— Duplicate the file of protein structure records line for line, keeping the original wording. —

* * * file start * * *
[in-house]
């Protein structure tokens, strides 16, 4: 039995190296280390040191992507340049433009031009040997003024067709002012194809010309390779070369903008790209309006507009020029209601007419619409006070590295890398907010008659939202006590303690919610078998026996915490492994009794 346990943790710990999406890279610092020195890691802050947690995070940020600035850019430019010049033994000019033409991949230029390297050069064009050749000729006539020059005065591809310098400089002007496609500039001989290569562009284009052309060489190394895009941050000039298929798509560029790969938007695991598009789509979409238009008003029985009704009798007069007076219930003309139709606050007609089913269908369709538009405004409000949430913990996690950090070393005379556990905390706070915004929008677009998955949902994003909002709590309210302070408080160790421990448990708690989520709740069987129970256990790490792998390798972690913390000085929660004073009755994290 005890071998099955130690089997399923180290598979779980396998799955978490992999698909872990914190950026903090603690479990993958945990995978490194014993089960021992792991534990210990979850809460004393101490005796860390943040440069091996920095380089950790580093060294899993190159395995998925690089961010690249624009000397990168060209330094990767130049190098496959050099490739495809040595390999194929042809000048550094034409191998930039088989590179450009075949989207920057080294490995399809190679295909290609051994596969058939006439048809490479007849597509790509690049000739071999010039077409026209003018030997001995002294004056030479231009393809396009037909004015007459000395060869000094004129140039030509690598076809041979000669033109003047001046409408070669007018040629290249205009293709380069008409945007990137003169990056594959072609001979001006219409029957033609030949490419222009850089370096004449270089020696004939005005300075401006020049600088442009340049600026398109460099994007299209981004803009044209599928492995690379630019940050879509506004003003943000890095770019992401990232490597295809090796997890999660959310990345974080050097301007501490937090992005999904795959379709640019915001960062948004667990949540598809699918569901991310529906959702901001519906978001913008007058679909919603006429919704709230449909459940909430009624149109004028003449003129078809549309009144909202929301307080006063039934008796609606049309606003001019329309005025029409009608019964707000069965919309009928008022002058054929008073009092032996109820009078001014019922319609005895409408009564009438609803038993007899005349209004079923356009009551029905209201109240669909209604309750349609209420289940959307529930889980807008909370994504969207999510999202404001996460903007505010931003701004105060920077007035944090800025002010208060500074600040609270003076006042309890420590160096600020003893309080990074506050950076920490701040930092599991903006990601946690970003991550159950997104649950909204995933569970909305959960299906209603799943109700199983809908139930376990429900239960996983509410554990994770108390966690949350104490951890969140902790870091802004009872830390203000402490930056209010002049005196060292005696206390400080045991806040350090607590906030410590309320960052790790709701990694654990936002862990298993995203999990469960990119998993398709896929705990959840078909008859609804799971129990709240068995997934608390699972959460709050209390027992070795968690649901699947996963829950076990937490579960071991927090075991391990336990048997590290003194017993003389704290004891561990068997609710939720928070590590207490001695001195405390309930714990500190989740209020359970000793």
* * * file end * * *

[in-house]
């Protein structure tokens, strides 16, 4: 039995190296280390040191992507340049433009031009040997003024067709002012194809010309390779070369903008790209309006507009020029209601007419619409006070590295890398907010008659939202006590303690919610078998026996915490492994009794 346990943790710990999406890279610092020195890691802050947690995070940020600035850019430019010049033994000019033409991949230029390297050069064009050749000729006539020059005065591809310098400089002007496609500039001989290569562009284009052309060489190394895009941050000039298929798509560029790969938007695991598009789509979409238009008003029985009704009798007069007076219930003309139709606050007609089913269908369709538009405004409000949430913990996690950090070393005379556990905390706070915004929008677009998955949902994003909002709590309210302070408080160790421990448990708690989520709740069987129970256990790490792998390798972690913390000085929660004073009755994290 005890071998099955130690089997399923180290598979779980396998799955978490992999698909872990914190950026903090603690479990993958945990995978490194014993089960021992792991534990210990979850809460004393101490005796860390943040440069091996920095380089950790580093060294899993190159395995998925690089961010690249624009000397990168060209330094990767130049190098496959050099490739495809040595390999194929042809000048550094034409191998930039088989590179450009075949989207920057080294490995399809190679295909290609051994596969058939006439048809490479007849597509790509690049000739071999010039077409026209003018030997001995002294004056030479231009393809396009037909004015007459000395060869000094004129140039030509690598076809041979000669033109003047001046409408070669007018040629290249205009293709380069008409945007990137003169990056594959072609001979001006219409029957033609030949490419222009850089370096004449270089020696004939005005300075401006020049600088442009340049600026398109460099994007299209981004803009044209599928492995690379630019940050879509506004003003943000890095770019992401990232490597295809090796997890999660959310990345974080050097301007501490937090992005999904795959379709640019915001960062948004667990949540598809699918569901991310529906959702901001519906978001913008007058679909919603006429919704709230449909459940909430009624149109004028003449003129078809549309009144909202929301307080006063039934008796609606049309606003001019329309005025029409009608019964707000069965919309009928008022002058054929008073009092032996109820009078001014019922319609005895409408009564009438609803038993007899005349209004079923356009009551029905209201109240669909209604309750349609209420289940959307529930889980807008909370994504969207999510999202404001996460903007505010931003701004105060920077007035944090800025002010208060500074600040609270003076006042309890420590160096600020003893309080990074506050950076920490701040930092599991903006990601946690970003991550159950997104649950909204995933569970909305959960299906209603799943109700199983809908139930376990429900239960996983509410554990994770108390966690949350104490951890969140902790870091802004009872830390203000402490930056209010002049005196060292005696206390400080045991806040350090607590906030410590309320960052790790709701990694654990936002862990298993995203999990469960990119998993398709896929705990959840078909008859609804799971129990709240068995997934608390699972959460709050209390027992070795968690649901699947996963829950076990937490579960071991927090075991391990336990048997590290003194017993003389704290004891561990068997609710939720928070590590207490001695001195405390309930714990500190989740209020359970000793």